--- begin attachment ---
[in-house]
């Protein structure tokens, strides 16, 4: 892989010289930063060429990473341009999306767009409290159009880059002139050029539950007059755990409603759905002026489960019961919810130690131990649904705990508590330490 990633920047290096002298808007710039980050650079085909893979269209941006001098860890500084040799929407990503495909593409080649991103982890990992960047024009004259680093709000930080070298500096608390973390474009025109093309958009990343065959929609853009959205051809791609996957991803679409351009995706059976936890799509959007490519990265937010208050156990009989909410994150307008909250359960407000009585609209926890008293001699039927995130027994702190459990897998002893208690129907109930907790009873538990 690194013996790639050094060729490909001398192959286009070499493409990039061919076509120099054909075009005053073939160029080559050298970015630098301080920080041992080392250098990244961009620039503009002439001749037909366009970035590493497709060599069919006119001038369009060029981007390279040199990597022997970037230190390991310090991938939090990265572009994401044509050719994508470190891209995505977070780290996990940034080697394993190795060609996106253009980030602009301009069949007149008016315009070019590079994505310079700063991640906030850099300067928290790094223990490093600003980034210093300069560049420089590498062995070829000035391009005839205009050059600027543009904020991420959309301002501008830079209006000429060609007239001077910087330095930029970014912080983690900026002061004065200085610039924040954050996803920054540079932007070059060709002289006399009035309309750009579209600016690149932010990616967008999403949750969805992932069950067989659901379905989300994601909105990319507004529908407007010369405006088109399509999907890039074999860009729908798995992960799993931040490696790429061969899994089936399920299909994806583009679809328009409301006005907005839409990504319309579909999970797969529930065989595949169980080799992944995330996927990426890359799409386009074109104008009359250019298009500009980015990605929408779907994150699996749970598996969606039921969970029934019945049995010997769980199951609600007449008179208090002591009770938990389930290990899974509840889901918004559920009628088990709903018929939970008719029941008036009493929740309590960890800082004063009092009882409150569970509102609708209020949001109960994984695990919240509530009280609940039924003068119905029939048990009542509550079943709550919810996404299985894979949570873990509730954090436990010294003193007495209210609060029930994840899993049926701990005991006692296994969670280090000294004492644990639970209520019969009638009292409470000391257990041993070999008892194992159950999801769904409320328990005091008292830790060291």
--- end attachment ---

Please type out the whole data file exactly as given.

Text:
[in-house]
């Protein structure tokens, strides 16, 4: 892989010289930063060429990473341009999306767009409290159009880059002139050029539950007059755990409603759905002026489960019961919810130690131990649904705990508590330490 990633920047290096002298808007710039980050650079085909893979269209941006001098860890500084040799929407990503495909593409080649991103982890990992960047024009004259680093709000930080070298500096608390973390474009025109093309958009990343065959929609853009959205051809791609996957991803679409351009995706059976936890799509959007490519990265937010208050156990009989909410994150307008909250359960407000009585609209926890008293001699039927995130027994702190459990897998002893208690129907109930907790009873538990 690194013996790639050094060729490909001398192959286009070499493409990039061919076509120099054909075009005053073939160029080559050298970015630098301080920080041992080392250098990244961009620039503009002439001749037909366009970035590493497709060599069919006119001038369009060029981007390279040199990597022997970037230190390991310090991938939090990265572009994401044509050719994508470190891209995505977070780290996990940034080697394993190795060609996106253009980030602009301009069949007149008016315009070019590079994505310079700063991640906030850099300067928290790094223990490093600003980034210093300069560049420089590498062995070829000035391009005839205009050059600027543009904020991420959309301002501008830079209006000429060609007239001077910087330095930029970014912080983690900026002061004065200085610039924040954050996803920054540079932007070059060709002289006399009035309309750009579209600016690149932010990616967008999403949750969805992932069950067989659901379905989300994601909105990319507004529908407007010369405006088109399509999907890039074999860009729908798995992960799993931040490696790429061969899994089936399920299909994806583009679809328009409301006005907005839409990504319309579909999970797969529930065989595949169980080799992944995330996927990426890359799409386009074109104008009359250019298009500009980015990605929408779907994150699996749970598996969606039921969970029934019945049995010997769980199951609600007449008179208090002591009770938990389930290990899974509840889901918004559920009628088990709903018929939970008719029941008036009493929740309590960890800082004063009092009882409150569970509102609708209020949001109960994984695990919240509530009280609940039924003068119905029939048990009542509550079943709550919810996404299985894979949570873990509730954090436990010294003193007495209210609060029930994840899993049926701990005991006692296994969670280090000294004492644990639970209520019969009638009292409470000391257990041993070999008892194992159950999801769904409320328990005091008292830790060291």